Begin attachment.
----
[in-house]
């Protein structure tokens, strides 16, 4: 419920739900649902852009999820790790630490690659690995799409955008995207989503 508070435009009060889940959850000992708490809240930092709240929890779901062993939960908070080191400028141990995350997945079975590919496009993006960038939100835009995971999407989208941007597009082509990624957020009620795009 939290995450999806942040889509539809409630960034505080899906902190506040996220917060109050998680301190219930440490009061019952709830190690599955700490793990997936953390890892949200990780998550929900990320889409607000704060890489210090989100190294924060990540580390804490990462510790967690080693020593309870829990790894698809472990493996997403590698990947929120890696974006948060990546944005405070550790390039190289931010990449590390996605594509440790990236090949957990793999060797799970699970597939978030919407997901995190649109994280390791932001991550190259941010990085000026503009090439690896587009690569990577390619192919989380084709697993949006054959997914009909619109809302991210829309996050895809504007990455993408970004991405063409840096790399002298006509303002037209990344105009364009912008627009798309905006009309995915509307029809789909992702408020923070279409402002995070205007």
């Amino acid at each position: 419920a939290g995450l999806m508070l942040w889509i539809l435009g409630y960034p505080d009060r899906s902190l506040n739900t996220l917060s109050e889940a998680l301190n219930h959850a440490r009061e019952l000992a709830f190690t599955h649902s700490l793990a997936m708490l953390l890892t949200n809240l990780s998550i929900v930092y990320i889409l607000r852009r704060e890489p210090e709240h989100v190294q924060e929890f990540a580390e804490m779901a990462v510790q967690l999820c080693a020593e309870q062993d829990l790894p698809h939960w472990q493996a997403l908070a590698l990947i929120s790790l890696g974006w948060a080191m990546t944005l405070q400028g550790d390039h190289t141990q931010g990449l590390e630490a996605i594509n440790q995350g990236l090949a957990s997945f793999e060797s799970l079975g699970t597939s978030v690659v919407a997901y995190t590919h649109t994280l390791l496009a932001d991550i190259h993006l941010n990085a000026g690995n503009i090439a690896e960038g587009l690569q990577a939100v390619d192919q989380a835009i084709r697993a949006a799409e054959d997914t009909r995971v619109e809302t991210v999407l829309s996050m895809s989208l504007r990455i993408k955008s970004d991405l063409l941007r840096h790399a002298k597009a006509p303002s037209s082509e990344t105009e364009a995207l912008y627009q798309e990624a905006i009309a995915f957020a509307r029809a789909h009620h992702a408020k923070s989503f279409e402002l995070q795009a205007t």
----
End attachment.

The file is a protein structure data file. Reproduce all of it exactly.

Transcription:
[in-house]
């Protein structure tokens, strides 16, 4: 419920739900649902852009999820790790630490690659690995799409955008995207989503 508070435009009060889940959850000992708490809240930092709240929890779901062993939960908070080191400028141990995350997945079975590919496009993006960038939100835009995971999407989208941007597009082509990624957020009620795009 939290995450999806942040889509539809409630960034505080899906902190506040996220917060109050998680301190219930440490009061019952709830190690599955700490793990997936953390890892949200990780998550929900990320889409607000704060890489210090989100190294924060990540580390804490990462510790967690080693020593309870829990790894698809472990493996997403590698990947929120890696974006948060990546944005405070550790390039190289931010990449590390996605594509440790990236090949957990793999060797799970699970597939978030919407997901995190649109994280390791932001991550190259941010990085000026503009090439690896587009690569990577390619192919989380084709697993949006054959997914009909619109809302991210829309996050895809504007990455993408970004991405063409840096790399002298006509303002037209990344105009364009912008627009798309905006009309995915509307029809789909992702408020923070279409402002995070205007």
């Amino acid at each position: 419920a939290g995450l999806m508070l942040w889509i539809l435009g409630y960034p505080d009060r899906s902190l506040n739900t996220l917060s109050e889940a998680l301190n219930h959850a440490r009061e019952l000992a709830f190690t599955h649902s700490l793990a997936m708490l953390l890892t949200n809240l990780s998550i929900v930092y990320i889409l607000r852009r704060e890489p210090e709240h989100v190294q924060e929890f990540a580390e804490m779901a990462v510790q967690l999820c080693a020593e309870q062993d829990l790894p698809h939960w472990q493996a997403l908070a590698l990947i929120s790790l890696g974006w948060a080191m990546t944005l405070q400028g550790d390039h190289t141990q931010g990449l590390e630490a996605i594509n440790q995350g990236l090949a957990s997945f793999e060797s799970l079975g699970t597939s978030v690659v919407a997901y995190t590919h649109t994280l390791l496009a932001d991550i190259h993006l941010n990085a000026g690995n503009i090439a690896e960038g587009l690569q990577a939100v390619d192919q989380a835009i084709r697993a949006a799409e054959d997914t009909r995971v619109e809302t991210v999407l829309s996050m895809s989208l504007r990455i993408k955008s970004d991405l063409l941007r840096h790399a002298k597009a006509p303002s037209s082509e990344t105009e364009a995207l912008y627009q798309e990624a905006i009309a995915f957020a509307r029809a789909h009620h992702a408020k923070s989503f279409e402002l995070q795009a205007t």